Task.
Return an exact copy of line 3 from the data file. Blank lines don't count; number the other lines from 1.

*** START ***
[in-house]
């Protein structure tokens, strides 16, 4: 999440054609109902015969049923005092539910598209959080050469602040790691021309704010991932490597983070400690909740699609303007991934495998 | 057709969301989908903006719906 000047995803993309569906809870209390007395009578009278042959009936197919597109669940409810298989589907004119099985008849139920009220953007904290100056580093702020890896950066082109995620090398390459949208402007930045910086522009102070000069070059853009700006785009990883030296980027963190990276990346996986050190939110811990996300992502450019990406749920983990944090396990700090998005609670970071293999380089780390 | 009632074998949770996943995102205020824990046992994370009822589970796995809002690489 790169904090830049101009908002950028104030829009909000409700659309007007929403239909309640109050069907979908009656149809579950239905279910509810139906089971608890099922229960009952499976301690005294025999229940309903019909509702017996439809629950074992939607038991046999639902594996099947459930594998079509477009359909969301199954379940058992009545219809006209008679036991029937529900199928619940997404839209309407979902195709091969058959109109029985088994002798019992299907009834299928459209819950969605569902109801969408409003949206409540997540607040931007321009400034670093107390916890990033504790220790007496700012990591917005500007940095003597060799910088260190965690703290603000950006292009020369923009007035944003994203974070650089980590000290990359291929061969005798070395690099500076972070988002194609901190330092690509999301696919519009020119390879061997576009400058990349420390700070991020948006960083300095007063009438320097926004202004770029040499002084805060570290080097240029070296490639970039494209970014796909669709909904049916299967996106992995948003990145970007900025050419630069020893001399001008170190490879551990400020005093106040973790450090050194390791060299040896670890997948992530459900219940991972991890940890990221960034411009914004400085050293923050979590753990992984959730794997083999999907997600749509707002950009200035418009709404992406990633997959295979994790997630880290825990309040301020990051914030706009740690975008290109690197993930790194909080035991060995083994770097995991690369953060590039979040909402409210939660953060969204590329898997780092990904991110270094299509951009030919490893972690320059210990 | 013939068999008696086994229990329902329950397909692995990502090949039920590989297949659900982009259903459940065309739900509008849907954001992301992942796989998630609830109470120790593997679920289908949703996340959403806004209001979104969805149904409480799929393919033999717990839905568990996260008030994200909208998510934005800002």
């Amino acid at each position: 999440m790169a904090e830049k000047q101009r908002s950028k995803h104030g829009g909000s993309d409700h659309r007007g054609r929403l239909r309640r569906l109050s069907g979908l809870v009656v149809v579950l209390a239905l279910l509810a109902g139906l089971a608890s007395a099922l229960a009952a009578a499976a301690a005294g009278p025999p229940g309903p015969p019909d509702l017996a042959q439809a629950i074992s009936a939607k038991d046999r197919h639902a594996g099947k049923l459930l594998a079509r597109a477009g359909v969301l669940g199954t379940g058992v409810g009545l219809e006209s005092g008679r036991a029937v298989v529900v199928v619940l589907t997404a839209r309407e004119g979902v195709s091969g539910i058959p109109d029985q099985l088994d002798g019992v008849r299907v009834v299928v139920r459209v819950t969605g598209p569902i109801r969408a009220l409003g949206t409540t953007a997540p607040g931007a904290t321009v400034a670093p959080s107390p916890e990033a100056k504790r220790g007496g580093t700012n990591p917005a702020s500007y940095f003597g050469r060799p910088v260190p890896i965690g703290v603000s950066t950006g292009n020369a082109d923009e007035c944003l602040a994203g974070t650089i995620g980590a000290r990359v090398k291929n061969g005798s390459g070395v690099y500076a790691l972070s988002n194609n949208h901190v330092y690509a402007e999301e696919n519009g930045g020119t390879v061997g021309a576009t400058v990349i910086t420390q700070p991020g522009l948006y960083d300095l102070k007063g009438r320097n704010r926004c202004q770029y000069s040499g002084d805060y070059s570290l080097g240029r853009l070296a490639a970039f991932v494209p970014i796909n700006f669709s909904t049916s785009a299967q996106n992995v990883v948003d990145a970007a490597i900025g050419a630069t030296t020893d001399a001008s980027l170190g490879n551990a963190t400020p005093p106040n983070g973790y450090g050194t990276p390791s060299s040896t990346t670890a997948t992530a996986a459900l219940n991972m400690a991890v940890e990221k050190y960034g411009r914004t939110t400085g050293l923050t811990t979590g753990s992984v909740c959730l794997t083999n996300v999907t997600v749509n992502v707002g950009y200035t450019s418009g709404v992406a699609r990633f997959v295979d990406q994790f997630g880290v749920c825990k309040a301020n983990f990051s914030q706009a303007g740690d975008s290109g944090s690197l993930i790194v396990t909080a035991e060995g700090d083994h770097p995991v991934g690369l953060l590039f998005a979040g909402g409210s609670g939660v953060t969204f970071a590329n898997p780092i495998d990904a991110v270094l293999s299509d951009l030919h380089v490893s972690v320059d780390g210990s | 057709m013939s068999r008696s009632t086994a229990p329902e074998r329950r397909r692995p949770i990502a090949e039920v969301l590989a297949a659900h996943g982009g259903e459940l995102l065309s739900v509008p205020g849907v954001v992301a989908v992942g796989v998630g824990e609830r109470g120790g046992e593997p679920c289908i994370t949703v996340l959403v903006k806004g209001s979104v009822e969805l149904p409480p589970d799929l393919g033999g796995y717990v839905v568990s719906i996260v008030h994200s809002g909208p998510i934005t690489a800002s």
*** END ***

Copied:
């Amino acid at each position: 999440m790169a904090e830049k000047q101009r908002s950028k995803h104030g829009g909000s993309d409700h659309r007007g054609r929403l239909r309640r569906l109050s069907g979908l809870v009656v149809v579950l209390a239905l279910l509810a109902g139906l089971a608890s007395a099922l229960a009952a009578a499976a301690a005294g009278p025999p229940g309903p015969p019909d509702l017996a042959q439809a629950i074992s009936a939607k038991d046999r197919h639902a594996g099947k049923l459930l594998a079509r597109a477009g359909v969301l669940g199954t379940g058992v409810g009545l219809e006209s005092g008679r036991a029937v298989v529900v199928v619940l589907t997404a839209r309407e004119g979902v195709s091969g539910i058959p109109d029985q099985l088994d002798g019992v008849r299907v009834v299928v139920r459209v819950t969605g598209p569902i109801r969408a009220l409003g949206t409540t953007a997540p607040g931007a904290t321009v400034a670093p959080s107390p916890e990033a100056k504790r220790g007496g580093t700012n990591p917005a702020s500007y940095f003597g050469r060799p910088v260190p890896i965690g703290v603000s950066t950006g292009n020369a082109d923009e007035c944003l602040a994203g974070t650089i995620g980590a000290r990359v090398k291929n061969g005798s390459g070395v690099y500076a790691l972070s988002n194609n949208h901190v330092y690509a402007e999301e696919n519009g930045g020119t390879v061997g021309a576009t400058v990349i910086t420390q700070p991020g522009l948006y960083d300095l102070k007063g009438r320097n704010r926004c202004q770029y000069s040499g002084d805060y070059s570290l080097g240029r853009l070296a490639a970039f991932v494209p970014i796909n700006f669709s909904t049916s785009a299967q996106n992995v990883v948003d990145a970007a490597i900025g050419a630069t030296t020893d001399a001008s980027l170190g490879n551990a963190t400020p005093p106040n983070g973790y450090g050194t990276p390791s060299s040896t990346t670890a997948t992530a996986a459900l219940n991972m400690a991890v940890e990221k050190y960034g411009r914004t939110t400085g050293l923050t811990t979590g753990s992984v909740c959730l794997t083999n996300v999907t997600v749509n992502v707002g950009y200035t450019s418009g709404v992406a699609r990633f997959v295979d990406q994790f997630g880290v749920c825990k309040a301020n983990f990051s914030q706009a303007g740690d975008s290109g944090s690197l993930i790194v396990t909080a035991e060995g700090d083994h770097p995991v991934g690369l953060l590039f998005a979040g909402g409210s609670g939660v953060t969204f970071a590329n898997p780092i495998d990904a991110v270094l293999s299509d951009l030919h380089v490893s972690v320059d780390g210990s | 057709m013939s068999r008696s009632t086994a229990p329902e074998r329950r397909r692995p949770i990502a090949e039920v969301l590989a297949a659900h996943g982009g259903e459940l995102l065309s739900v509008p205020g849907v954001v992301a989908v992942g796989v998630g824990e609830r109470g120790g046992e593997p679920c289908i994370t949703v996340l959403v903006k806004g209001s979104v009822e969805l149904p409480p589970d799929l393919g033999g796995y717990v839905v568990s719906i996260v008030h994200s809002g909208p998510i934005t690489a800002s």